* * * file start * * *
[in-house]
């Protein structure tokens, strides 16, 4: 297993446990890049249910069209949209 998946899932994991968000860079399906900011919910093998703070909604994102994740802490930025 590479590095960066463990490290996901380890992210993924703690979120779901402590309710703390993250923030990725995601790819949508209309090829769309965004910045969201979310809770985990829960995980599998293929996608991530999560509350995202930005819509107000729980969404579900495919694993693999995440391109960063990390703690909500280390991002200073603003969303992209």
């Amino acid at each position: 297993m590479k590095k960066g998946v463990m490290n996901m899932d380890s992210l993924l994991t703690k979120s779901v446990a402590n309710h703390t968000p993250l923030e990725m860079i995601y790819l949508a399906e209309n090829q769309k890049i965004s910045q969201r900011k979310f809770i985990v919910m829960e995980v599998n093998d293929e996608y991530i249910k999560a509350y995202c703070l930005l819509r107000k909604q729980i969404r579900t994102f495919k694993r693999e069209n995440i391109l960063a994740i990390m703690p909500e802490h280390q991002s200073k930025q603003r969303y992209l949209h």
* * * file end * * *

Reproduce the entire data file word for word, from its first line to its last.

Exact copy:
[in-house]
């Protein structure tokens, strides 16, 4: 297993446990890049249910069209949209 998946899932994991968000860079399906900011919910093998703070909604994102994740802490930025 590479590095960066463990490290996901380890992210993924703690979120779901402590309710703390993250923030990725995601790819949508209309090829769309965004910045969201979310809770985990829960995980599998293929996608991530999560509350995202930005819509107000729980969404579900495919694993693999995440391109960063990390703690909500280390991002200073603003969303992209």
């Amino acid at each position: 297993m590479k590095k960066g998946v463990m490290n996901m899932d380890s992210l993924l994991t703690k979120s779901v446990a402590n309710h703390t968000p993250l923030e990725m860079i995601y790819l949508a399906e209309n090829q769309k890049i965004s910045q969201r900011k979310f809770i985990v919910m829960e995980v599998n093998d293929e996608y991530i249910k999560a509350y995202c703070l930005l819509r107000k909604q729980i969404r579900t994102f495919k694993r693999e069209n995440i391109l960063a994740i990390m703690p909500e802490h280390q991002s200073k930025q603003r969303y992209l949209h």